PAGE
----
Pattern: Fade transition + selv-healing transition.
Pattern: slide + animate
Ex flicr where scroll is on horisontal arrows and content slides.

Speak to the BRAIN
understanding attention processing. Book Mind hacks (tom stafford and matt webb). Amazon link.

Example: Apple widgets on dashboard flies at you when dissappearing — not down to it’s icon.

Animations, transitions is actually important:
* speed up time
* slow down time
* show state change
* show relationships between objects
* focus attention

But remember to keep it sane.
“cut in half” rule of thumb
When you think you’re done, cut that time in half.
Example Y! mail time for object to snap into place, was cut in half.

Principle: Think in Objects
Example Trip planner
The power of sharing
Bloggable, shareable, findable
How to dial-in community

Web 2.0 as a platform
Rich objects fit the SOA model
Creates a good separation of concerns, microformats

Easy way to geocode: Flickr example. Made it easy to geocode. Drag objects (images) onto map: 2 million photos geocoded the first 24 hours. Amazing participation.

[Bill coughs again: “I almost made it through”]

Engineering: We used to say no. Now we can actually say yes.

Yahoo homepage evolution
* old and clunky (2-3 multiple select boxes. Page reload)
* click on page: “move up/down, move to top/bottom”
* drag and drop new positions

Example Add to my stories, where the plus sign flies up to the “my stories” tab. Plus is too little.

Q shift of paradigm affects advertising model.
A work tightly with comscore advertising bureau.

Q discoverability of autocomplete
A autocomplete seems to be secondary functionality, so in that way it’s not critical.

Invitation has to be subtle. Point to waste as little brainpower as possible before you start typing. With better discoverabililty, less brainpower is wasted before typing starts.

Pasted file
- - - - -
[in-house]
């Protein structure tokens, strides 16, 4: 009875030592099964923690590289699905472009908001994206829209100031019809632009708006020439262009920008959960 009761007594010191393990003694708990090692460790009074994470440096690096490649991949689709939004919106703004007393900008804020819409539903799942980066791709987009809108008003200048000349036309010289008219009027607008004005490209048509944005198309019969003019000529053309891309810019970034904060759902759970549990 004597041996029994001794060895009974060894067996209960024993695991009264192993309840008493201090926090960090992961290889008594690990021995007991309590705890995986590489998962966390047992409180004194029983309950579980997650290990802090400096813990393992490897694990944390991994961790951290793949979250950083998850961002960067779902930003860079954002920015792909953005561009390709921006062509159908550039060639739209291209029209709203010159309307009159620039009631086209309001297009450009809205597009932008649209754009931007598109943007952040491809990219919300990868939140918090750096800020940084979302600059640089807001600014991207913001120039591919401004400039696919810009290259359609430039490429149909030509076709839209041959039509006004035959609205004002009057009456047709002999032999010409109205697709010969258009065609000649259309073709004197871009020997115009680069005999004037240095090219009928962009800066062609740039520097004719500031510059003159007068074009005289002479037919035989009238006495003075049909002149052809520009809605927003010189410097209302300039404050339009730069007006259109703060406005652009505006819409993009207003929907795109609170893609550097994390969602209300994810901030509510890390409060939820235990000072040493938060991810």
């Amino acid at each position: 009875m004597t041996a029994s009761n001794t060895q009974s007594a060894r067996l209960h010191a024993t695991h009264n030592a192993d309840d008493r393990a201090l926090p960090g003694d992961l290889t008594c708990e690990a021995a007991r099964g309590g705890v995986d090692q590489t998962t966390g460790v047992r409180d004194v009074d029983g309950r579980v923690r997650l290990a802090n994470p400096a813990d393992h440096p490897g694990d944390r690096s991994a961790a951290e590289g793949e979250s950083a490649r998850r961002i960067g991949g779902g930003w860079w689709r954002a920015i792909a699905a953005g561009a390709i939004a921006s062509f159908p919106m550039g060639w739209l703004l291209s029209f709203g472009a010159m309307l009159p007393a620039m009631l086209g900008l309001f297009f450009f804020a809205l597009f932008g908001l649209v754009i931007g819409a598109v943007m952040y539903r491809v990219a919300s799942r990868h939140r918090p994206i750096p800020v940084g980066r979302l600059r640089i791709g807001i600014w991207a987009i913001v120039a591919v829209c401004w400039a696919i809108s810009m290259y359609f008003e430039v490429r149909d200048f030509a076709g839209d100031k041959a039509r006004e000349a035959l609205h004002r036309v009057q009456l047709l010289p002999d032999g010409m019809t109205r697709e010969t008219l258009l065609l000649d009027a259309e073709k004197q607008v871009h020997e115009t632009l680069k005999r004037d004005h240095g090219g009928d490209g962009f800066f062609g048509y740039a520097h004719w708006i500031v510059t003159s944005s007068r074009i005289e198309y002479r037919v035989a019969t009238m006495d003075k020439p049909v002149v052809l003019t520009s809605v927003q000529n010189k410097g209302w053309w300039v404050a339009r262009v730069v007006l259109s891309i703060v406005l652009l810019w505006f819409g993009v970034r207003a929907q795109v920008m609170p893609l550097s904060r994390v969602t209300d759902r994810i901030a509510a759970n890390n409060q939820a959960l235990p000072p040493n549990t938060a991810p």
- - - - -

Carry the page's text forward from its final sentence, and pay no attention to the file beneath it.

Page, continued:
Reccomends Jen Tidwells book Desinging interfaces (amazon link).


When you draw (apply ink to paper) there is actually synapses crossing in the brain, connecting the two brain halves.

So, sketching is important. Also, you can communicate quite a lot you sketch on 10 seconds. Sketching is rapid and rough.

When people see too much permanence, they stop giving feedback.
* rapid and rough
* multiplicity (multiple sketches)

Don’t forget your digital camera when you work with whiteboards.

Next step: Framework and language
* create structure
* Navigation
* Language
– object
– action
– modifiers

Next step: Refinement
When you cross a boundary on details, people start thinking it’s the real thing.
* Details
* Behaviour (on a very deep level)

Next: Designing behaviour.
* User stories. Example: Kevin Chang using cartoon strips as design element early in the design process.
* Communicate “intra contextual moments”. Very hard to communicate.

Sample process:
* sketch on paper/whiteboard
* Scan/photograpth into digital environment
* Trace or re-draw using computer tool
* Use “blocking” tool (like visio) to define framework
* As further detail is required to refine framework fills in blocks using a higher fidelity drawing tool.
* Add interactivity so that behaviour can be experienced, evaluated, tested, and reflected upon.
Example: Add hotspots to your visio and export to html. OK, but
One guy (Anders Ramsay?) advocated XHTML, CSS, JavaScript for wireframes
Other tools mentioned: Axure, iRise, Serena, Macromedia Fireworks.

[Jesper’s note: Nobody mentions using Ruby on Rails as Prototyping tool.]


Wireframing Ajax is a [expletive]… We have to determine all of the things a user might do, and wireframe the blessed moments of each possibility.

Jeff Zeldman, Web 3.0

The shift [from PIA to RIA]

PIA = Page-based Internet Application (or Poor Internet Application)
RIA = Rich Internet Application

* All interaction is course-grained at page level
* Wireframes capture layout, priority, behaviour and content

* Full page refresh replaced by small content update
* hyperlink, submit are replaced by a full range of interactive elements
* Micro-interaction, micro-updates leading to micro-states
How to express micro-patterns as wireframes. From

Prototyping is highly important. Must see to make it happen. Paper based prototyping is not able to capture these prototypes
If you can’t actually prototype it, you could find someone doing it similar, and then talk about what you would change on the presentation level/behavioural level.

Q: How high fidelity should prototype have?

Bill working with iterative prototypes. Getting users in one day, then refining it and presenting them to results the next day.

Back to comic strips: 90 % of the time, computer is turned away from reader. Comic strips can show movement, feedback, time passing, etc…

Nuances in the interface are multiplied
* invitation
* activation
* deactivation
* affordances
* constraints
* timing
* delays
* rate of feedback